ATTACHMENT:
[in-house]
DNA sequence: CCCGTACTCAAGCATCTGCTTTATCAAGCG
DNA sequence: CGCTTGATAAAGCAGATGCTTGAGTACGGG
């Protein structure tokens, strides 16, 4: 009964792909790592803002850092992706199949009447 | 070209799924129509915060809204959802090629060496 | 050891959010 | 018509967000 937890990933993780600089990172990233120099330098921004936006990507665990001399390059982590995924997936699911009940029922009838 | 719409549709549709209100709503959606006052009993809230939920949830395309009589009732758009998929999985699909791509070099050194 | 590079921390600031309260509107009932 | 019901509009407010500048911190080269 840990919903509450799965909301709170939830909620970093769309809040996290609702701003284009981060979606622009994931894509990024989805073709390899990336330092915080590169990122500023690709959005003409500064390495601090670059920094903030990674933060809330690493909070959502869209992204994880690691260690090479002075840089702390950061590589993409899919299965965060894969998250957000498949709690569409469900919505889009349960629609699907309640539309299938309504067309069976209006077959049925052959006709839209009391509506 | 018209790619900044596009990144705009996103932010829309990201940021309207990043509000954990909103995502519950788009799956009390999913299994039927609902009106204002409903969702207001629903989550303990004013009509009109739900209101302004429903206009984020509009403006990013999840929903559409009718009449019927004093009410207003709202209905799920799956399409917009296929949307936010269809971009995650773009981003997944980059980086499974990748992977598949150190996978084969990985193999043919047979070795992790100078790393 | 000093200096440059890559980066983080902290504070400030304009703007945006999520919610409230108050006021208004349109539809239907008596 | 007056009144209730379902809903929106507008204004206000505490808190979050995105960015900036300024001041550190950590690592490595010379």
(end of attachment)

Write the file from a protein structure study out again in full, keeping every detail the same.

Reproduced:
[in-house]
DNA sequence: CCCGTACTCAAGCATCTGCTTTATCAAGCG
DNA sequence: CGCTTGATAAAGCAGATGCTTGAGTACGGG
């Protein structure tokens, strides 16, 4: 009964792909790592803002850092992706199949009447 | 070209799924129509915060809204959802090629060496 | 050891959010 | 018509967000 937890990933993780600089990172990233120099330098921004936006990507665990001399390059982590995924997936699911009940029922009838 | 719409549709549709209100709503959606006052009993809230939920949830395309009589009732758009998929999985699909791509070099050194 | 590079921390600031309260509107009932 | 019901509009407010500048911190080269 840990919903509450799965909301709170939830909620970093769309809040996290609702701003284009981060979606622009994931894509990024989805073709390899990336330092915080590169990122500023690709959005003409500064390495601090670059920094903030990674933060809330690493909070959502869209992204994880690691260690090479002075840089702390950061590589993409899919299965965060894969998250957000498949709690569409469900919505889009349960629609699907309640539309299938309504067309069976209006077959049925052959006709839209009391509506 | 018209790619900044596009990144705009996103932010829309990201940021309207990043509000954990909103995502519950788009799956009390999913299994039927609902009106204002409903969702207001629903989550303990004013009509009109739900209101302004429903206009984020509009403006990013999840929903559409009718009449019927004093009410207003709202209905799920799956399409917009296929949307936010269809971009995650773009981003997944980059980086499974990748992977598949150190996978084969990985193999043919047979070795992790100078790393 | 000093200096440059890559980066983080902290504070400030304009703007945006999520919610409230108050006021208004349109539809239907008596 | 007056009144209730379902809903929106507008204004206000505490808190979050995105960015900036300024001041550190950590690592490595010379």